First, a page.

Hall of Famer Cal Ripken, Jr. was 22 years old and in his third year in the major leagues when he won his first World Series as a member of the Baltimore Orioles. After the win, believing it would be the first of many, he was quoted as saying: “I think our World Series has found a home.” It would be 13 long years before he would return to the playoffs. Even though he played in more regular season games than any other player in the history of baseball, he would never play in a World Series game again.
This brings us to Derrick Rose. Allow me to recap. Ever since that fateful day last April when Derrick Rose went down with a torn ACL, the entire city of Chicago has been breathlessly following his return. A carefully orchestrated string of videos produced by Rose’s sponsor Adidas fueled the fire of every Bulls fan, anxiously awaiting the end of the 8-12 month rehabilitation period his doctor promised. Another NBA player named Iman Shumpert tore his ACL on the same day as Rose, and he returned to games in early February. Bulls fans figured it would only be a matter of time before Rose followed suit. We were wrong. February turned to March, and then April. Rose returned to practice, and although his doctor has said that playing in games is the next step in the rehab process, still no games. It became apparent that Derrick wasn’t coming back this season, and most Bulls fans had resigned themselves to it.
And the understandable “common sense” reasoning went something like this: the Bulls aren’t very good this year. The Heat look unstoppable. Why risk reinjuring the knee when a return would mean being humiliated by the defending World Champions and the best basketball player in history not named Michael Jordan?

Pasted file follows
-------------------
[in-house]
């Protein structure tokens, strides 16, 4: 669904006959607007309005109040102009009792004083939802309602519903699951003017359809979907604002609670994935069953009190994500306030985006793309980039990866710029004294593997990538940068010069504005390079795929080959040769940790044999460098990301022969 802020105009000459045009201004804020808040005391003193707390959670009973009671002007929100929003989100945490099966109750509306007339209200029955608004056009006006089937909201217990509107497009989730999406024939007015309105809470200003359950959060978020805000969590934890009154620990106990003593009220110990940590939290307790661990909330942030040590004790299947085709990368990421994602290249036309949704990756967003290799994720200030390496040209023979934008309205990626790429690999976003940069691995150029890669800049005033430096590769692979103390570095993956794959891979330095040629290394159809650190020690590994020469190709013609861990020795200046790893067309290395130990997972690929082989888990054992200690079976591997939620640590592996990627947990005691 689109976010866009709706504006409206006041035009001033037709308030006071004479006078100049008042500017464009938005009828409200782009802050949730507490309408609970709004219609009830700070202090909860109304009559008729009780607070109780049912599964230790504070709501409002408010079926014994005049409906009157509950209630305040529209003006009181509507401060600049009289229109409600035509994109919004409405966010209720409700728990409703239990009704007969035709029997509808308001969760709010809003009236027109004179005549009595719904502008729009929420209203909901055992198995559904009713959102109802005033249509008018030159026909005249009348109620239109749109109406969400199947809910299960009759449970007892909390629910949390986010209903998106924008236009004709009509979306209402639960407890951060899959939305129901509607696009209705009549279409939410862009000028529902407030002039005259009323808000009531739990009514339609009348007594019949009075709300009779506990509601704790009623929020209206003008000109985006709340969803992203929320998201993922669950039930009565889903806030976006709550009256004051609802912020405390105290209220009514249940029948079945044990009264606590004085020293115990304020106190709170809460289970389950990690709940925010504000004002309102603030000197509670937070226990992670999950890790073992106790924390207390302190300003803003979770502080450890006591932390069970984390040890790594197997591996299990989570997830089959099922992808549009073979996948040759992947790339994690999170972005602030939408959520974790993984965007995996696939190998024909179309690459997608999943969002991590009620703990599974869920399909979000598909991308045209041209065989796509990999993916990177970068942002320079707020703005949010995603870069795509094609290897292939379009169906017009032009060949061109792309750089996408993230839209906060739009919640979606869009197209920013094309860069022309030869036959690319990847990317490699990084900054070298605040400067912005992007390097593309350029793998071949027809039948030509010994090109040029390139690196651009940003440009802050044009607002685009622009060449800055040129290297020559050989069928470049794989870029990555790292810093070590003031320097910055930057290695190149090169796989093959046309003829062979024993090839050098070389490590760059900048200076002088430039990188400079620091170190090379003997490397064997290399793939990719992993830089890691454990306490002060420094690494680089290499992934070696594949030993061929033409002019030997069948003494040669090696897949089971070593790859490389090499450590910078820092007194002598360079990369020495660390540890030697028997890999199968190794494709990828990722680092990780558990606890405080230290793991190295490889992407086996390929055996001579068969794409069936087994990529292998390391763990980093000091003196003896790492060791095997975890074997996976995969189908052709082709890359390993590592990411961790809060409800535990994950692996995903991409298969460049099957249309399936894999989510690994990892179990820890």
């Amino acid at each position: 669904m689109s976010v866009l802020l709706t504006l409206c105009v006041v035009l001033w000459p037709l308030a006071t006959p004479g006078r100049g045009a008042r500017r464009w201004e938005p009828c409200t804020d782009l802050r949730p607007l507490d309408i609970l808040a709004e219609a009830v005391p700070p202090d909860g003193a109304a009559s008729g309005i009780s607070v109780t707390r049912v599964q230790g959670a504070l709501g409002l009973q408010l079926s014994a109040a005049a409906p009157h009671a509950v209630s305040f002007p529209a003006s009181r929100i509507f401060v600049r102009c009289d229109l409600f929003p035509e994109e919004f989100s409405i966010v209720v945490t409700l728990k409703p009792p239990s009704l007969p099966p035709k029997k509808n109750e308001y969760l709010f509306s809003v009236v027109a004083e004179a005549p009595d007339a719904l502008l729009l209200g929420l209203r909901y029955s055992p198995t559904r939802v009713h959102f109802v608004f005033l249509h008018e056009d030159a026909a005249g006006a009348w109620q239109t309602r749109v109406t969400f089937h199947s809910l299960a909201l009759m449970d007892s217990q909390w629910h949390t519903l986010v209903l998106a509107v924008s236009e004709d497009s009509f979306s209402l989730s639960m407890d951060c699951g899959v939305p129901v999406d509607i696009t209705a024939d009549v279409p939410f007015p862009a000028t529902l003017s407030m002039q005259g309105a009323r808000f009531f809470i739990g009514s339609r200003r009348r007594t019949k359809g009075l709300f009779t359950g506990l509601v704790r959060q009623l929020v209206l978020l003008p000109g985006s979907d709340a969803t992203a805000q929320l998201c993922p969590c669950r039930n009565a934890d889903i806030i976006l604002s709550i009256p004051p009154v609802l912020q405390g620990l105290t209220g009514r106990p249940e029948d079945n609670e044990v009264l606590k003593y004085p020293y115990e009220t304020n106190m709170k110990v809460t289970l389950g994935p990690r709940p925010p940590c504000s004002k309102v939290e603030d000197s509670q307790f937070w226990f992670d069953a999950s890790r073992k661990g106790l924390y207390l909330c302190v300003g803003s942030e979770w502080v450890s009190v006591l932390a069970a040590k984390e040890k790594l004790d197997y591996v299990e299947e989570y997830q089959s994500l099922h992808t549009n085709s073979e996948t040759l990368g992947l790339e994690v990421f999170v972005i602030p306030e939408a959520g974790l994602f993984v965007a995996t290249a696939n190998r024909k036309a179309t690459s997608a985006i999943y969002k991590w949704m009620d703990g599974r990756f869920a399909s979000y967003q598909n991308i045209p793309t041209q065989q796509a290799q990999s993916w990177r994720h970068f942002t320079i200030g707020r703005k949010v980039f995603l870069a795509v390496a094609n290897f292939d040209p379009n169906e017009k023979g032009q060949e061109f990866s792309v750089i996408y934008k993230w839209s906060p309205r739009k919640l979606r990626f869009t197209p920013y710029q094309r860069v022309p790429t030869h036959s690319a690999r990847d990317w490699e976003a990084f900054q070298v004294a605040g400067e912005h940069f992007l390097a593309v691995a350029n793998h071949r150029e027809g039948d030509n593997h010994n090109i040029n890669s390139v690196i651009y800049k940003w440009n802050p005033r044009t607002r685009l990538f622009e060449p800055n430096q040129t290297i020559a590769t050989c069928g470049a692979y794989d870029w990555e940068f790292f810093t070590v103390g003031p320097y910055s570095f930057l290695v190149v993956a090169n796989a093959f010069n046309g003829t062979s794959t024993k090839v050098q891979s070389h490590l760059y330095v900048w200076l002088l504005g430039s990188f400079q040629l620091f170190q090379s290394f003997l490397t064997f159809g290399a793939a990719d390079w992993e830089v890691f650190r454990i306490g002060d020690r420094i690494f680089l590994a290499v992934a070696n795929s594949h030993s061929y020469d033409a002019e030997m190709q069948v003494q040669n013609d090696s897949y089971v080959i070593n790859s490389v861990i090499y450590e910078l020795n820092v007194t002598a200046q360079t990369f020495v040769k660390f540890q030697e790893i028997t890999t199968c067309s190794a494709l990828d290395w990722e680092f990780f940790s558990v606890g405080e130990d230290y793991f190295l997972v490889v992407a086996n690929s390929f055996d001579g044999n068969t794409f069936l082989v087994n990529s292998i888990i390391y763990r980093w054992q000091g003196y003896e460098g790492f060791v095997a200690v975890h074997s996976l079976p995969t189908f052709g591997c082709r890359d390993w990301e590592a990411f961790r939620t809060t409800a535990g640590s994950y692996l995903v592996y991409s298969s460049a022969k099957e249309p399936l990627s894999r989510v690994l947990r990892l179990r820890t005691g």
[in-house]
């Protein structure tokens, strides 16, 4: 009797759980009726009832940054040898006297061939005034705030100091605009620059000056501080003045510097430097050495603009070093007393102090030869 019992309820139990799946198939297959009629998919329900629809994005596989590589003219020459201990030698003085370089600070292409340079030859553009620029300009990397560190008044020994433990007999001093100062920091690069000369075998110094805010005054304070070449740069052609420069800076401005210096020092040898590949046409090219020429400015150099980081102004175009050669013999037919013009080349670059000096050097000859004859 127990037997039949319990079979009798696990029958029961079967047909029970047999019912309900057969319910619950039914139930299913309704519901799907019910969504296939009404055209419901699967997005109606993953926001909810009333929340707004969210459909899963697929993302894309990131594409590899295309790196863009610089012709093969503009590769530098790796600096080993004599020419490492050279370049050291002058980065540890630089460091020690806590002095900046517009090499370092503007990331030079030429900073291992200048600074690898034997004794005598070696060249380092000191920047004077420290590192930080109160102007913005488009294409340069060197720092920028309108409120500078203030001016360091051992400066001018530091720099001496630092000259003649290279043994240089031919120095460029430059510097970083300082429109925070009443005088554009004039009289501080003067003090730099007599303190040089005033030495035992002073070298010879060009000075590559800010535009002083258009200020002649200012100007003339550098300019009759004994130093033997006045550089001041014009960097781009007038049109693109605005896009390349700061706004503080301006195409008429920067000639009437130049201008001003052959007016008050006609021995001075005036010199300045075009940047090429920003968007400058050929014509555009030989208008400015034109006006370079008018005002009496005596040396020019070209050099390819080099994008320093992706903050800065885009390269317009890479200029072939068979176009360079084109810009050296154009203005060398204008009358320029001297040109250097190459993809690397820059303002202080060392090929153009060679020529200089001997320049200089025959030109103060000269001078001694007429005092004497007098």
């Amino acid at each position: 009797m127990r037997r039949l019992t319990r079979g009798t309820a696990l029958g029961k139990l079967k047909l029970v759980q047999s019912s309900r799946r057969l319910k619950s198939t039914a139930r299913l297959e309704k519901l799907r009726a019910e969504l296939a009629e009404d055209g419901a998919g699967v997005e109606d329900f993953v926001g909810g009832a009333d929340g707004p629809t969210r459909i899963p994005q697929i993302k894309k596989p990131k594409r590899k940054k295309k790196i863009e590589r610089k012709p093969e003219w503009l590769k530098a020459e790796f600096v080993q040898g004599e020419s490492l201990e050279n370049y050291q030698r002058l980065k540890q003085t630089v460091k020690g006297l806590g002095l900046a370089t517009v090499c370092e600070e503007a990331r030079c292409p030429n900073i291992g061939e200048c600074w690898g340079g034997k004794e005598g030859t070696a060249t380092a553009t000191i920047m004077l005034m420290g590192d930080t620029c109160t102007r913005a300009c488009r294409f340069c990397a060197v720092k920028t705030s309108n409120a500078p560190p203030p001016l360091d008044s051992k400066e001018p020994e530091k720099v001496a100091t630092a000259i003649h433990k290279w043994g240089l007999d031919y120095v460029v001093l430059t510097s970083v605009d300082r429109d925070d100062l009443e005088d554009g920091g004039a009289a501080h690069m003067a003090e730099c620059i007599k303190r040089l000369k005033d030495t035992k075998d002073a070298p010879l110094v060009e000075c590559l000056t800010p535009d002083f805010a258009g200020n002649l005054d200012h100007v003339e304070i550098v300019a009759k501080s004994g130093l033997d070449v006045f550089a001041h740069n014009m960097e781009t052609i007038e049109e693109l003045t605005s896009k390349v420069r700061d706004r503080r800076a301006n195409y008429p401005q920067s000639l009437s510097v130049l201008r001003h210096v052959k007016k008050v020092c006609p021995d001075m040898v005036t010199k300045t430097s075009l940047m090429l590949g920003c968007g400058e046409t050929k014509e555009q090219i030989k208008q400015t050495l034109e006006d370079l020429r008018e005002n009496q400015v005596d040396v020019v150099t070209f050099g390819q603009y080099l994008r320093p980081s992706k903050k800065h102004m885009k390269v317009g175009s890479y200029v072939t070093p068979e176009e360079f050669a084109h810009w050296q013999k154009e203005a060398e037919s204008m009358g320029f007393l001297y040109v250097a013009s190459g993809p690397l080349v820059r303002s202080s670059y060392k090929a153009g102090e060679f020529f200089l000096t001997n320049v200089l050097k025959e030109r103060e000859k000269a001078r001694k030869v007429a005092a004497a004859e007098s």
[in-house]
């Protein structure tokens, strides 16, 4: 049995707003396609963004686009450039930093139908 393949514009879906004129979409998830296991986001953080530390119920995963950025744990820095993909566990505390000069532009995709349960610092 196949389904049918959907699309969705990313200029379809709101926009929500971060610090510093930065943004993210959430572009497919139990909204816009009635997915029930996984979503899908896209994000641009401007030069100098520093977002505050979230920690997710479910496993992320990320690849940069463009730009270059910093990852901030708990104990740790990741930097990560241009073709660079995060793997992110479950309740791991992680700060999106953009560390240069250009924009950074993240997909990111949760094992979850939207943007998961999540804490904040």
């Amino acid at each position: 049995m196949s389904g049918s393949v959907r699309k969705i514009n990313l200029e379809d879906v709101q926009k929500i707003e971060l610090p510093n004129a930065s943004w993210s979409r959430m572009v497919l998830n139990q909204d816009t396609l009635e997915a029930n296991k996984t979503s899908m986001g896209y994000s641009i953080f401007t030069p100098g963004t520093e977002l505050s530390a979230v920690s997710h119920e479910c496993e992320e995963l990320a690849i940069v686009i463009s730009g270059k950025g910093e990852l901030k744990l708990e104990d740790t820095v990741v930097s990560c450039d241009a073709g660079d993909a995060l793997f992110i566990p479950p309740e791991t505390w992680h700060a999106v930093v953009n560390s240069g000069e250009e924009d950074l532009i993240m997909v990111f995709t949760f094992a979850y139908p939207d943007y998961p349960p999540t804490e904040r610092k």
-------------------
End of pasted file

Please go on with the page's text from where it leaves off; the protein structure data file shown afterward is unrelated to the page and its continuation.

Then Monday night happened. Everyone on the planet penciled the Heat in for a blowout. Two starters in addition to Rose were out, and the Heat had lost just two games total since February 1st. No one, not even the players’ mothers, thought they had a chance to win a game in Miami. But the “next man up” Bulls didn’t get the “Heat in 4” memo and they stunned the Heat and the world by winning the game, taking a 1-0 series lead. Yes, the Bulls got blown out Wednesday night, but they took home court advantage away from the best team in basketball and made it a series to watch.
So what does this mean for Derrick? Does it change anything?
It is true that no one knows what Rose’s reattached ACL feels like except for Derrick Rose. No one can judge another person’s experience, and if Rose is hurt, he shouldn’t play. But everything, including Rose’s own statements, suggests that he is healthy enough to play, but is holding back because he doesn’t have any interest in putting himself in danger if it won’t lead to a championship.
And look, the Bulls don’t look good enough to win a championship this year. But this is what makes sports so much fun. You never know what will happen. What if the Bulls find a way to win 3 more games and advance to the next round? What if they make it to the Finals? What if they somehow win it all without their MVP.
Furthermore, what if Derrick waits till the fall of 2013 and he blows out his knee in the first game of the season? A devastating injury can happen any time, at virtually any moment of any game. Rose has the opportunity right now to help his team, and maybe, just maybe, to be a part of something special. We all hope and expect Derrick to play for his hometown team for another 10 years, and to amaze us time and time again. But we don’t know if that will happen. We do know that we have this moment.
So Derrick…seize the day. Not because you’re earning $16 million this year. Or because everyone else is playing through their pain. But because there are no promises in the world of sports, or in life. It’s a leap of faith, to be sure. Trusting that the knee won’t give out. That you won’t crumple to the ground again, like you did in agonizing fashion last April. But if you’re healthy, it’s worth the risk. Cause Cal can tell you that you never know when that chance will roll around again.